The reaction may be carried out at a reaction temperature of 20° to 100° C., preferably in the range of 30° to 80° C. The initiator, TEOP, which is usually dissolved in methylene chloride may be charged to the reactor with one shot, or incrementally batched in, or preferably, metered in at a constant rate over a span of 1 to 15 hours. The amount of initiator, TEOP, used in the reaction affects the reaction conversion and the yield of product per unit weight of initiator employed.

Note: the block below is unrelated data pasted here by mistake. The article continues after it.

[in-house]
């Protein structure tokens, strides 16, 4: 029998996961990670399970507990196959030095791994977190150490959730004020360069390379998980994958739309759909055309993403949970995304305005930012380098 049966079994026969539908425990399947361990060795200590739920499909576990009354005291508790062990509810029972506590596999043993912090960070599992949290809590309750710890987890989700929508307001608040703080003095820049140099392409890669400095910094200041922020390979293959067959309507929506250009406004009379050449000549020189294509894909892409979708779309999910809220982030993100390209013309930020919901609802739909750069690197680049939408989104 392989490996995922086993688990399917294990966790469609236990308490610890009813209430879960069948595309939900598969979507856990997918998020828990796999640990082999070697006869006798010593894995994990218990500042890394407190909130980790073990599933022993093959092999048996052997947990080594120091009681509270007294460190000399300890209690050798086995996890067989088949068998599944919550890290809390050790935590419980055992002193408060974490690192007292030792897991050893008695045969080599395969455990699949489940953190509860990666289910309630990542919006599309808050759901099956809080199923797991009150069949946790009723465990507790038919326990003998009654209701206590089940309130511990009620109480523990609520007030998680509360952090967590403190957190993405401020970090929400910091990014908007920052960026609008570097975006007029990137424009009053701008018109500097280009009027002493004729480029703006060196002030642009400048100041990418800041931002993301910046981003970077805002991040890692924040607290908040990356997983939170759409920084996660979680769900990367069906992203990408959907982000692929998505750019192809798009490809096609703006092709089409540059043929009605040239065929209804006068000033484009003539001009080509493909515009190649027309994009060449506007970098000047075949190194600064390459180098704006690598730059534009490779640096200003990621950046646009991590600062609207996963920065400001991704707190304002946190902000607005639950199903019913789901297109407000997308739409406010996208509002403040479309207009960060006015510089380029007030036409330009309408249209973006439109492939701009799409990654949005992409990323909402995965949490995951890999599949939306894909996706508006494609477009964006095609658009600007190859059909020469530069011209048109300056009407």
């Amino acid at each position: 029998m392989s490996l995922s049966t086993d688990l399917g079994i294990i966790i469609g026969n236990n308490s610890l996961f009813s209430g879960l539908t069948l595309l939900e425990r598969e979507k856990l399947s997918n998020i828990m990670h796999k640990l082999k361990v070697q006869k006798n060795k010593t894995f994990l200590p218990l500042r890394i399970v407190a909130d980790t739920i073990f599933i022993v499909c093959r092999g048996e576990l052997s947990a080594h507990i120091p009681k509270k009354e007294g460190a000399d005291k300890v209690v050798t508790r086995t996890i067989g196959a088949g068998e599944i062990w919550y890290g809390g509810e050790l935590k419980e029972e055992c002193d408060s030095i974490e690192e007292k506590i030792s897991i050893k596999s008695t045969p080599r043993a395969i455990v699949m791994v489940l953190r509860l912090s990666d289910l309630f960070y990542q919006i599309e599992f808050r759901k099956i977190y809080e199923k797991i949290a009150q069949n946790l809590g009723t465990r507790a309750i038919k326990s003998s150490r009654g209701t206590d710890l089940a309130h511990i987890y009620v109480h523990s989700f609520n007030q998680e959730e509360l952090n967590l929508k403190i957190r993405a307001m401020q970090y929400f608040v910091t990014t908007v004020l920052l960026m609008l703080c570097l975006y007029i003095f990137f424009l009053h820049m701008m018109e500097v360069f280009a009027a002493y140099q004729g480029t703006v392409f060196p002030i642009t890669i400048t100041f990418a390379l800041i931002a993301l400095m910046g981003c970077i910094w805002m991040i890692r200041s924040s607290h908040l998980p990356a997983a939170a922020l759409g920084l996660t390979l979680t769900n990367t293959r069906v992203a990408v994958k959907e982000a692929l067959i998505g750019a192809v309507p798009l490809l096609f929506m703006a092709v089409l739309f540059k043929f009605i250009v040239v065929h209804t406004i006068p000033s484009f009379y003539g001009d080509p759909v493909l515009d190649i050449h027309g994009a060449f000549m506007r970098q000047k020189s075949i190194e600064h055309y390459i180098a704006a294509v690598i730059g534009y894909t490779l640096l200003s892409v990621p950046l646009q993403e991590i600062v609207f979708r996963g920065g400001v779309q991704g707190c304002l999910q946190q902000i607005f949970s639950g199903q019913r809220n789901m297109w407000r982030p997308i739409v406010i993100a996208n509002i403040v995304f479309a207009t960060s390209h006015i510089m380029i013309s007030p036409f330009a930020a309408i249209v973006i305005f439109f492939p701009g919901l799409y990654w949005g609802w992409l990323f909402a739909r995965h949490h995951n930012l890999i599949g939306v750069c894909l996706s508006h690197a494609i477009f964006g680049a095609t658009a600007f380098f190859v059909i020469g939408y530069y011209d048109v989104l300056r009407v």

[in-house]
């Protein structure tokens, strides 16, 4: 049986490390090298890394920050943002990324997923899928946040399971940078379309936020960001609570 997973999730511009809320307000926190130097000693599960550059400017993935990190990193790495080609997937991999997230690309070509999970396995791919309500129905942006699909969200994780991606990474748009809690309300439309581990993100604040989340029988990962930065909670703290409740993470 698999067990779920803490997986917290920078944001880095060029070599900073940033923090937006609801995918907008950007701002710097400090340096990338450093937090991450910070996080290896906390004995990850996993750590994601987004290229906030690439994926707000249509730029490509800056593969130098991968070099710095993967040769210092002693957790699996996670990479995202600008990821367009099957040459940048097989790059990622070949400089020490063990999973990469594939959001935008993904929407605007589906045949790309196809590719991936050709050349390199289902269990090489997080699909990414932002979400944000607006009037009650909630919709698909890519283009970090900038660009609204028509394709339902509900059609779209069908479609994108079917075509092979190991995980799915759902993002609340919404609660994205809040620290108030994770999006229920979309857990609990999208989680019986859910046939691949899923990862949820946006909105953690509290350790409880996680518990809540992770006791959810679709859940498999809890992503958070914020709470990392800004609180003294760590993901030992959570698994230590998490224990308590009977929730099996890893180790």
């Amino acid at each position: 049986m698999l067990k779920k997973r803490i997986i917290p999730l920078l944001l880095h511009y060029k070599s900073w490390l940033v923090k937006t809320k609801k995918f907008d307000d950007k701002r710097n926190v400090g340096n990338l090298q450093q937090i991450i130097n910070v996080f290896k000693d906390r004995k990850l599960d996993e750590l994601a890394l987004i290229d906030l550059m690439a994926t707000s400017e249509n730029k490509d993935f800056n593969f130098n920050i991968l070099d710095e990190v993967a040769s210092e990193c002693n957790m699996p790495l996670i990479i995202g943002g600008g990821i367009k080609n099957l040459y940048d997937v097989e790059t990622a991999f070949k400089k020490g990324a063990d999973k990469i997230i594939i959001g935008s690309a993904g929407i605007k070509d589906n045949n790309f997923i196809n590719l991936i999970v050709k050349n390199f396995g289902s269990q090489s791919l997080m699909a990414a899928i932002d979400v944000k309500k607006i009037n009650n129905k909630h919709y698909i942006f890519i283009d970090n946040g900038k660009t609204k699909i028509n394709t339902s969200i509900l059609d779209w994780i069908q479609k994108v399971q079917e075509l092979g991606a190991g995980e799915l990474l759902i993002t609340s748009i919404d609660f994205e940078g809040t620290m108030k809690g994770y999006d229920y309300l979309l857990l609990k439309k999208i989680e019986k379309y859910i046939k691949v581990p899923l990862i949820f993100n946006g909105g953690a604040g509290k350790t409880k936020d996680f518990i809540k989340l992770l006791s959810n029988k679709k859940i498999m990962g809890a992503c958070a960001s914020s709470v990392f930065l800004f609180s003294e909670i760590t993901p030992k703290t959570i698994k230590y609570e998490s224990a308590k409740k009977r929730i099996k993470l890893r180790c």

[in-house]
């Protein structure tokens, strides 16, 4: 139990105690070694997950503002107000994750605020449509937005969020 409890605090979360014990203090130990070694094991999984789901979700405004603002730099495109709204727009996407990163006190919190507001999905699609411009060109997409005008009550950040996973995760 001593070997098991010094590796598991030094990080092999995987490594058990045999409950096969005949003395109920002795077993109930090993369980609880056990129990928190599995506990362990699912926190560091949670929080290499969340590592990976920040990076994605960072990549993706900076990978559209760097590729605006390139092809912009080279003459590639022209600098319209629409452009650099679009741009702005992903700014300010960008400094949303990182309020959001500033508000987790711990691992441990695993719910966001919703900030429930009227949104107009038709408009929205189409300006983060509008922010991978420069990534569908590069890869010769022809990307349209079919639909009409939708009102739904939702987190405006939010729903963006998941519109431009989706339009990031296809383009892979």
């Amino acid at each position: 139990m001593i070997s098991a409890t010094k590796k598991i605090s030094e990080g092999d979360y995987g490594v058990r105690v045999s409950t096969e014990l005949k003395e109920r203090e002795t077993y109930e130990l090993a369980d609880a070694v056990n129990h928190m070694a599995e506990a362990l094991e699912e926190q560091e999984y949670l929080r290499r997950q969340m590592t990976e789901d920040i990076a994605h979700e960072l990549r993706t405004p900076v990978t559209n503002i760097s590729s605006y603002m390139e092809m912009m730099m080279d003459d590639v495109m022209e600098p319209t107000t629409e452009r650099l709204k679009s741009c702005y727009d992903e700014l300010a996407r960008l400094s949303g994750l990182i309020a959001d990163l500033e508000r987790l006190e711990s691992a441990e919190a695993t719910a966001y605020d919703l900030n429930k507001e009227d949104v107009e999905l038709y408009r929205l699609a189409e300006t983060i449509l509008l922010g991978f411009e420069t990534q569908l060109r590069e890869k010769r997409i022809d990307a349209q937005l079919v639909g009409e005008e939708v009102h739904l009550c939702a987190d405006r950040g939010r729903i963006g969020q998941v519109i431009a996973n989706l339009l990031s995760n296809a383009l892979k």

A typical polymerization technique is as follows. The epoxide monomer(s) and hydroxyalkyl acrylate or hydroxyalkyl methacrylate are charged to a stirred reactor and preheated to about 40° C. to 80° C. (although reaction temperature may vary from about 0° C. to about 110° C.). The catalyst is added neat or as a solution in a solvent such as methylene chloride. The catalyst may be added all at once but is preferably added incrementally or continuously during polymerization to enable better control of reaction rate and temperature. An inert polymerization solvent of diluent is not required but may be useful to promote efficient mixing and temperature control (the reaction is exothermic). Suitable solvents and diluents include benzene, toluene, hexane, cyclohexane, chlorobenzene and carbon tetrachloride. Reaction time normally may be from about 1 to 20 hours or more. Reaction pressure is typically autogeneous, but superatmospheric pressures up to 10 atmospheres or more may be employed with the more volatile monomers and solvents/diluents. The reaction may be shortstopeed at a desired time using a solution of ammonium hydroxide in isopropanol. If a solvent or diluent has been used, the polymer may be recovered by methods known to the art, such as in a thin film evaporator. Any antioxidant such as tetrakis[methylene(3.5,di-tert-butyl-4-hydroxycinnamate)]methane a stabilizer such as phenothiazine, tert-butyl catechol, and methyl hydroquinone may be added after shortstopping.